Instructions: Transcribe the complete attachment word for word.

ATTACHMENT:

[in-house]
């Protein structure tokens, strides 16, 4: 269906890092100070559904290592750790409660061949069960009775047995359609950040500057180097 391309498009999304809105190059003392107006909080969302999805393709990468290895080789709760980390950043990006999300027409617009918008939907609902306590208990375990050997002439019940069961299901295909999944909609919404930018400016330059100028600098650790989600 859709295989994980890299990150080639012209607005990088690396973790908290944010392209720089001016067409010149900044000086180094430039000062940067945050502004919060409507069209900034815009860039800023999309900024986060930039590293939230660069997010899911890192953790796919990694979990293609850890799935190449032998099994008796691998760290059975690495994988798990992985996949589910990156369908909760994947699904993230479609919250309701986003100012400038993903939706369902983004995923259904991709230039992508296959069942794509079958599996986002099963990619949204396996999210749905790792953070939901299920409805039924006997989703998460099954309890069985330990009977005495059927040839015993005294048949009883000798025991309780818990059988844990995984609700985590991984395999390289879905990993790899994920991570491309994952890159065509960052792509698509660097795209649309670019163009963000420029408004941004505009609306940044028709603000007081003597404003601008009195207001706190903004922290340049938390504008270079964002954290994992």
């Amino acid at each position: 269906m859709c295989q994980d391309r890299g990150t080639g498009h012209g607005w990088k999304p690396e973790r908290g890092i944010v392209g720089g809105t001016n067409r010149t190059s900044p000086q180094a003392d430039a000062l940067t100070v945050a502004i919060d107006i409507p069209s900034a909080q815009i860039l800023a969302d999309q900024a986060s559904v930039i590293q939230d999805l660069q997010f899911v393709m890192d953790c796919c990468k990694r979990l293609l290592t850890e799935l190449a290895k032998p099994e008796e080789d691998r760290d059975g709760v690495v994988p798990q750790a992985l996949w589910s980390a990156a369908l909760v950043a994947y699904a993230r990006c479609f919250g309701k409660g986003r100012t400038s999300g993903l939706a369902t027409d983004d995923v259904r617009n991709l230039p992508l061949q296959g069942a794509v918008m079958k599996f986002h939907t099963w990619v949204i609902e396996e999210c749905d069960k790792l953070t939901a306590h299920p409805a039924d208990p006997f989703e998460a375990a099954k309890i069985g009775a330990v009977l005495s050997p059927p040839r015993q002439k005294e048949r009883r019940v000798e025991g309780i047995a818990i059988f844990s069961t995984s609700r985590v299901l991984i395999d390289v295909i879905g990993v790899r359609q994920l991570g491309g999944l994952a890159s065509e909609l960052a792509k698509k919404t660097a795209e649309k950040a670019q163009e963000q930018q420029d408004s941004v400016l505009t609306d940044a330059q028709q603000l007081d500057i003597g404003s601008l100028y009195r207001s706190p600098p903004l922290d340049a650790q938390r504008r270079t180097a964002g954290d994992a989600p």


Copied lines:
[in-house]
């Protein structure tokens, strides 16, 4: 269906890092100070559904290592750790409660061949069960009775047995359609950040500057180097 391309498009999304809105190059003392107006909080969302999805393709990468290895080789709760980390950043990006999300027409617009918008939907609902306590208990375990050997002439019940069961299901295909999944909609919404930018400016330059100028600098650790989600 859709295989994980890299990150080639012209607005990088690396973790908290944010392209720089001016067409010149900044000086180094430039000062940067945050502004919060409507069209900034815009860039800023999309900024986060930039590293939230660069997010899911890192953790796919990694979990293609850890799935190449032998099994008796691998760290059975690495994988798990992985996949589910990156369908909760994947699904993230479609919250309701986003100012400038993903939706369902983004995923259904991709230039992508296959069942794509079958599996986002099963990619949204396996999210749905790792953070939901299920409805039924006997989703998460099954309890069985330990009977005495059927040839015993005294048949009883000798025991309780818990059988844990995984609700985590991984395999390289879905990993790899994920991570491309994952890159065509960052792509698509660097795209649309670019163009963000420029408004941004505009609306940044028709603000007081003597404003601008009195207001706190903004922290340049938390504008270079964002954290994992």
């Amino acid at each position: 269906m859709c295989q994980d391309r890299g990150t080639g498009h012209g607005w990088k999304p690396e973790r908290g890092i944010v392209g720089g809105t001016n067409r010149t190059s900044p000086q180094a003392d430039a000062l940067t100070v945050a502004i919060d107006i409507p069209s900034a909080q815009i860039l800023a969302d999309q900024a986060s559904v930039i590293q939230d999805l660069q997010f899911v393709m890192d953790c796919c990468k990694r979990l293609l290592t850890e799935l190449a290895k032998p099994e008796e080789d691998r760290d059975g709760v690495v994988p798990q750790a992985l996949w589910s980390a990156a369908l909760v950043a994947y699904a993230r990006c479609f919250g309701k409660g986003r100012t400038s999300g993903l939706a369902t027409d983004d995923v259904r617009n991709l230039p992508l061949q296959g069942a794509v918008m079958k599996f986002h939907t099963w990619v949204i609902e396996e999210c749905d069960k790792l953070t939901a306590h299920p409805a039924d208990p006997f989703e998460a375990a099954k309890i069985g009775a330990v009977l005495s050997p059927p040839r015993q002439k005294e048949r009883r019940v000798e025991g309780i047995a818990i059988f844990s069961t995984s609700r985590v299901l991984i395999d390289v295909i879905g990993v790899r359609q994920l991570g491309g999944l994952a890159s065509e909609l960052a792509k698509k919404t660097a795209e649309k950040a670019q163009e963000q930018q420029d408004s941004v400016l505009t609306d940044a330059q028709q603000l007081d500057i003597g404003s601008l100028y009195r207001s706190p600098p903004l922290d340049a650790q938390r504008r270079t180097a964002g954290d994992a989600p």